Tuesday, 6 May 2014

Why not Scala?

Scala is a very powerful and relatively new language that runs on the Java runtime - the "Java Virtual Machine" (JVM).  It's getting a lot of positive publicity, and it seems that it is gaining acceptance.  However, I'm really cautious about using it in any major project that is expected to be run and maintained for years.  Why?  There are many reasons, here are a few:

1. Complexity.

Scala is BIG language.  It combines object-orientation with functional styles and seems to include almost every possible thing that a programming language can do.  Some (far from all) the programming idioms currently in Scala (2.11.0) are:

declarative matching
case conditions
case classes
value classes
'for' comprehensions
xml embedding
dynamic method calls
type range syntax
implicit methods
implicit classes
parameter placeholders
method references
special 'apply' method
destructuring binds
relative imports
package objects
named arguments
partially applied functions
lazy values
type aliasing
'operator' overloading

I have been programming and keeping up as best I can with programming for over 30 years, and, to be honest, I'm not sure what a few of these mean.

I do like many of these features: Implicit methods are a neat way to add functionality to existing classes by invisibly transforming such classes into new classes with new functions:

// Here is a silly example

class MyString {
def hello {

implicit def toMyString(s: String) = new MyString

// Now "abcd".hello will print "hello" - effectively a new method .hello has been added to all strings where 'toMyString' is in scope.

However, this ability to tweak what code can do in hidden ways can lead to source that is extremely hard to follow.  Also, what can be done by a developer will end up being done by someone in a development team if that team is of any but the smallest size.  I know from experience.

2. What does Scala code do?

Here is an example of normal Scala code:

val x = myFunction()

What is going on here?  All we can see is a function call.  What kind of thing is 'x'?  What can it do?  The problem here is that Scala can infer types based on whatever is assigned to a value or variable.  You could write:

val x: String = myFunction()

Assuming, of course, myFunction returned a String, but this isn't necessary, and inference of type is standard practice.  But, if someone changes the return type of myFunction() at the point of its definition, you may have no idea that this has happened until a program has been run.  Look at the following code:

def getMyValue() = 1

val result = getMyValue() + getMyValue()

When run, this will print "2"

Now, change the function:

def getMyValue() = "1"

When run, this will print "11"

Type inference is an example of where I think Java is doing things the right way.  Java insists on the type of a variable being described when the variable is defined:

String x = myFunction()

Any change in the result type of the function will be immediately caught at this point in the code by the compiler.  Java 8 allows for type inference to be used to reduce the amount of code needed to describe lambdas. 

Java 7:

Runnable code = new Runnable() { public void run() { System.out.println("run!"); }};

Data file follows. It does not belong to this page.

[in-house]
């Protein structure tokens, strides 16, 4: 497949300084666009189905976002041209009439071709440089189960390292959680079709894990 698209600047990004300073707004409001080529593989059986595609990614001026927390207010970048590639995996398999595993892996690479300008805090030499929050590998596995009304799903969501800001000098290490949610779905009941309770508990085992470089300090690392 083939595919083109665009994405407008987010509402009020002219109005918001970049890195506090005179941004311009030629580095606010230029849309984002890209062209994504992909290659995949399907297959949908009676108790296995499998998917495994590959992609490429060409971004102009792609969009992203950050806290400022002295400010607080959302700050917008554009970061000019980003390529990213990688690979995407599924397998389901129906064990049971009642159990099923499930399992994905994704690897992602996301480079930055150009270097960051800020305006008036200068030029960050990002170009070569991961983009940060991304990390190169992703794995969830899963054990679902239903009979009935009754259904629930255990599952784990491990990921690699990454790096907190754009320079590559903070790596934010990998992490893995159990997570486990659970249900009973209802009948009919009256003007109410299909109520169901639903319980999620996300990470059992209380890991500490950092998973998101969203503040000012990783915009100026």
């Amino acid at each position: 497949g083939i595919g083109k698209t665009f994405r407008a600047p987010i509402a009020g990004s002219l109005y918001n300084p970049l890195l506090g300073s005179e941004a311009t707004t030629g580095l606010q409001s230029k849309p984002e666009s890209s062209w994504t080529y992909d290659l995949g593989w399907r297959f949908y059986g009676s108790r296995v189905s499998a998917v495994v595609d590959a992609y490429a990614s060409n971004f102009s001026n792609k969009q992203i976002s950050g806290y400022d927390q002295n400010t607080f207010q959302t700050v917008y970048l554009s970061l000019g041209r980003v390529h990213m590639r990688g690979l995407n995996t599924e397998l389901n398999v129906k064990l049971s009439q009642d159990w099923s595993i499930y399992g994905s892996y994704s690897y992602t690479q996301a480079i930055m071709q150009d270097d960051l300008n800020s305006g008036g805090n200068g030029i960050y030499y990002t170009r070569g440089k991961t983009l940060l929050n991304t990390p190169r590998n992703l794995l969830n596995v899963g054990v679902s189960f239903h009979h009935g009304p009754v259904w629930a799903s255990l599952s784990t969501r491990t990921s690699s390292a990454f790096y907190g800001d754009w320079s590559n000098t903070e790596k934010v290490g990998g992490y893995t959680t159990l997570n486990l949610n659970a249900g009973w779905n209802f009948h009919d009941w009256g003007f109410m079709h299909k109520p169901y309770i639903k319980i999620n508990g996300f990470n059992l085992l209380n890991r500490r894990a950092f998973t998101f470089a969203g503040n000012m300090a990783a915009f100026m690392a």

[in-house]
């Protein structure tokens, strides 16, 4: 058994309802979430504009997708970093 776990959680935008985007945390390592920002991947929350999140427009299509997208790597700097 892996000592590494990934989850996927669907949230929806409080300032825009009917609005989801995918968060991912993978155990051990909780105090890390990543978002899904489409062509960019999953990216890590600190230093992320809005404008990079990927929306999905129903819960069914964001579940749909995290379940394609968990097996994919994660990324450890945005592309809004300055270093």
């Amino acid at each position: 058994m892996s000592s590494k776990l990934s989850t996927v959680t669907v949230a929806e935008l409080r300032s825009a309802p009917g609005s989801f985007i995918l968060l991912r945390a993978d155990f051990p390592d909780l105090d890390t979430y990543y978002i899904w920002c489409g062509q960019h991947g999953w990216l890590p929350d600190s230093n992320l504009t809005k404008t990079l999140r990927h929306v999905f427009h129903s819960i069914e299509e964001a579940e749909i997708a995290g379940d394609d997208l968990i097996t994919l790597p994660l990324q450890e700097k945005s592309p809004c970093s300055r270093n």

Java 8:

Runnable code = () -> System.out.println("run!");

That the lambda (the bit after "=") represents a Runnable, and the code should be seen as the body of a "run" method is inferred from the type of the variable "code". 

Java has the contract between function developer and function user explicit at the point of use.  This leads to clearer code.

3. Scala changes.

You can run positively ancient compiled Java code on the most modern Java VM.  a Java GUI program written from the early days of Java will still compile, and still run.  Java code doesn't die.

Scala is younger, and already a significant part of the language and libraries - the Actor system for parallel code - has been deprecated and replaced by a newer library, resulting in the need for migration work.  The new library (Akka) is a great system, but developers of significant and long-term projects really don't want to have to face this kind of change to keep up-to-date with bug-fixes and new features.  At least I don't!  Java's slow adoption of new idioms can be a real advantage for this kind of development, where stability is vital.

4. Who uses Scala?

In spite of it's frequent discussion, the actual use of Scala seems to be very small.  The TIOBE site monitors the volume of information on many Internet sites about different languages.  As expected, Java and C dominate.  Over recent years JavaScript and Objective C have grown hugely.  Scala is down below the decimal point of a percentage, somewhere between Fortran and Prolog. This does not directly indicate the quality of Scala, but it does show that getting Scala developers for a major project can be difficult and expensive.

It could be justifiably said that I'm not helping Scala with this attitude.  But I have to face the fact that software development for large and long-term projects isn't about taking a charitable approach to development languages and tools.  It's about delivering stability, reliability, and long-term maintainability.  It's about being justifiably dull!

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